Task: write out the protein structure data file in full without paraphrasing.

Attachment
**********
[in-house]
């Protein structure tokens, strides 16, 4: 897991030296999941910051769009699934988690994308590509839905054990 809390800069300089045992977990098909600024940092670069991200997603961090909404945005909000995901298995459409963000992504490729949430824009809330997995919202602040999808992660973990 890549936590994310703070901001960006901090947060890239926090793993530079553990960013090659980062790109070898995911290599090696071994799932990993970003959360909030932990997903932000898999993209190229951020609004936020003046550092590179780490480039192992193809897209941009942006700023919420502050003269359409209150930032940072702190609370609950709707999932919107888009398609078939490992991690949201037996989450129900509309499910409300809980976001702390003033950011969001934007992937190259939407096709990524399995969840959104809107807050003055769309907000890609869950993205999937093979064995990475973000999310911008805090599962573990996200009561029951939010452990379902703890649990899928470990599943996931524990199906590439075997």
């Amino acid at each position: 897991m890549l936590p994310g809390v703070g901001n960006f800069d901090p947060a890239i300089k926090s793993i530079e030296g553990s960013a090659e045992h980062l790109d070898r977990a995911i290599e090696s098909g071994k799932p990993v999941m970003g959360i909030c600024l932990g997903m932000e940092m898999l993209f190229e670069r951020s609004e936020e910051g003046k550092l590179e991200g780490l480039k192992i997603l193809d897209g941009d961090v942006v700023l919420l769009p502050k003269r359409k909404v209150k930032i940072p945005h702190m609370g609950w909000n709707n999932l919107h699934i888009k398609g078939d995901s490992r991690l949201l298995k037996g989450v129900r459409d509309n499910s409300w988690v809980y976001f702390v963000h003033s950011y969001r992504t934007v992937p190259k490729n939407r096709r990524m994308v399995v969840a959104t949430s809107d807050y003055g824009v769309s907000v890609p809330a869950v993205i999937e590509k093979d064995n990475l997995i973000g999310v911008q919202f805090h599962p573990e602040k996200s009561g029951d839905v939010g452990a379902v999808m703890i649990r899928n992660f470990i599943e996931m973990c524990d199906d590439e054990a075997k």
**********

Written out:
[in-house]
């Protein structure tokens, strides 16, 4: 897991030296999941910051769009699934988690994308590509839905054990 809390800069300089045992977990098909600024940092670069991200997603961090909404945005909000995901298995459409963000992504490729949430824009809330997995919202602040999808992660973990 890549936590994310703070901001960006901090947060890239926090793993530079553990960013090659980062790109070898995911290599090696071994799932990993970003959360909030932990997903932000898999993209190229951020609004936020003046550092590179780490480039192992193809897209941009942006700023919420502050003269359409209150930032940072702190609370609950709707999932919107888009398609078939490992991690949201037996989450129900509309499910409300809980976001702390003033950011969001934007992937190259939407096709990524399995969840959104809107807050003055769309907000890609869950993205999937093979064995990475973000999310911008805090599962573990996200009561029951939010452990379902703890649990899928470990599943996931524990199906590439075997």
């Amino acid at each position: 897991m890549l936590p994310g809390v703070g901001n960006f800069d901090p947060a890239i300089k926090s793993i530079e030296g553990s960013a090659e045992h980062l790109d070898r977990a995911i290599e090696s098909g071994k799932p990993v999941m970003g959360i909030c600024l932990g997903m932000e940092m898999l993209f190229e670069r951020s609004e936020e910051g003046k550092l590179e991200g780490l480039k192992i997603l193809d897209g941009d961090v942006v700023l919420l769009p502050k003269r359409k909404v209150k930032i940072p945005h702190m609370g609950w909000n709707n999932l919107h699934i888009k398609g078939d995901s490992r991690l949201l298995k037996g989450v129900r459409d509309n499910s409300w988690v809980y976001f702390v963000h003033s950011y969001r992504t934007v992937p190259k490729n939407r096709r990524m994308v399995v969840a959104t949430s809107d807050y003055g824009v769309s907000v890609p809330a869950v993205i999937e590509k093979d064995n990475l997995i973000g999310v911008q919202f805090h599962p573990e602040k996200s009561g029951d839905v939010g452990a379902v999808m703890i649990r899928n992660f470990i599943e996931m973990c524990d199906d590439e054990a075997k």